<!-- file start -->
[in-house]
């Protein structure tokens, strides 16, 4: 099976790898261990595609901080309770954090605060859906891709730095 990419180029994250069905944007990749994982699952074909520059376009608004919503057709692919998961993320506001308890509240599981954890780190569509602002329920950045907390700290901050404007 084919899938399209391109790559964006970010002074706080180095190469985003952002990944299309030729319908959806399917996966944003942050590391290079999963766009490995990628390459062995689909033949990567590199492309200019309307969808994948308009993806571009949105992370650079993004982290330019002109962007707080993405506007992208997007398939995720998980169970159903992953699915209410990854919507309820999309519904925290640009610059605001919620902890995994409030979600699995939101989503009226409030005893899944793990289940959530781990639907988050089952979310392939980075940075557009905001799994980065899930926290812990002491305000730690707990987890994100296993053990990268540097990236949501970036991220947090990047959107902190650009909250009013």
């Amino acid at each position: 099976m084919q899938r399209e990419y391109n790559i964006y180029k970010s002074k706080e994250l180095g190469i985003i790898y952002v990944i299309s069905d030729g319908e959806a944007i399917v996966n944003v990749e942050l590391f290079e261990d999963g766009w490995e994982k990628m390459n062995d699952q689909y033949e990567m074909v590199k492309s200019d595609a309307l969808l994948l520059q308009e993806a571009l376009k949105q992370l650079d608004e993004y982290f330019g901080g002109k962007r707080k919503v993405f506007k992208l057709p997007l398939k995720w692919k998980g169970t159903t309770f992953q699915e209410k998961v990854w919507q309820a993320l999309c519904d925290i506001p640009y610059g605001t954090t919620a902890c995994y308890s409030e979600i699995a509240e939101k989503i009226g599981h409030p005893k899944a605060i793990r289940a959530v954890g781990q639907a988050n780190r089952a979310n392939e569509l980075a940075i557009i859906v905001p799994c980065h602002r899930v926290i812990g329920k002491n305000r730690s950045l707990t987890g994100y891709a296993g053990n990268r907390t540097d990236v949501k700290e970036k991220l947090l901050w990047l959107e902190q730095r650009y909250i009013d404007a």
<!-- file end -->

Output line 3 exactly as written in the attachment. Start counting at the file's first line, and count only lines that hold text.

């Amino acid at each position: 099976m084919q899938r399209e990419y391109n790559i964006y180029k970010s002074k706080e994250l180095g190469i985003i790898y952002v990944i299309s069905d030729g319908e959806a944007i399917v996966n944003v990749e942050l590391f290079e261990d999963g766009w490995e994982k990628m390459n062995d699952q689909y033949e990567m074909v590199k492309s200019d595609a309307l969808l994948l520059q308009e993806a571009l376009k949105q992370l650079d608004e993004y982290f330019g901080g002109k962007r707080k919503v993405f506007k992208l057709p997007l398939k995720w692919k998980g169970t159903t309770f992953q699915e209410k998961v990854w919507q309820a993320l999309c519904d925290i506001p640009y610059g605001t954090t919620a902890c995994y308890s409030e979600i699995a509240e939101k989503i009226g599981h409030p005893k899944a605060i793990r289940a959530v954890g781990q639907a988050n780190r089952a979310n392939e569509l980075a940075i557009i859906v905001p799994c980065h602002r899930v926290i812990g329920k002491n305000r730690s950045l707990t987890g994100y891709a296993g053990n990268r907390t540097d990236v949501k700290e970036k991220l947090l901050w990047l959107e902190q730095r650009y909250i009013d404007a």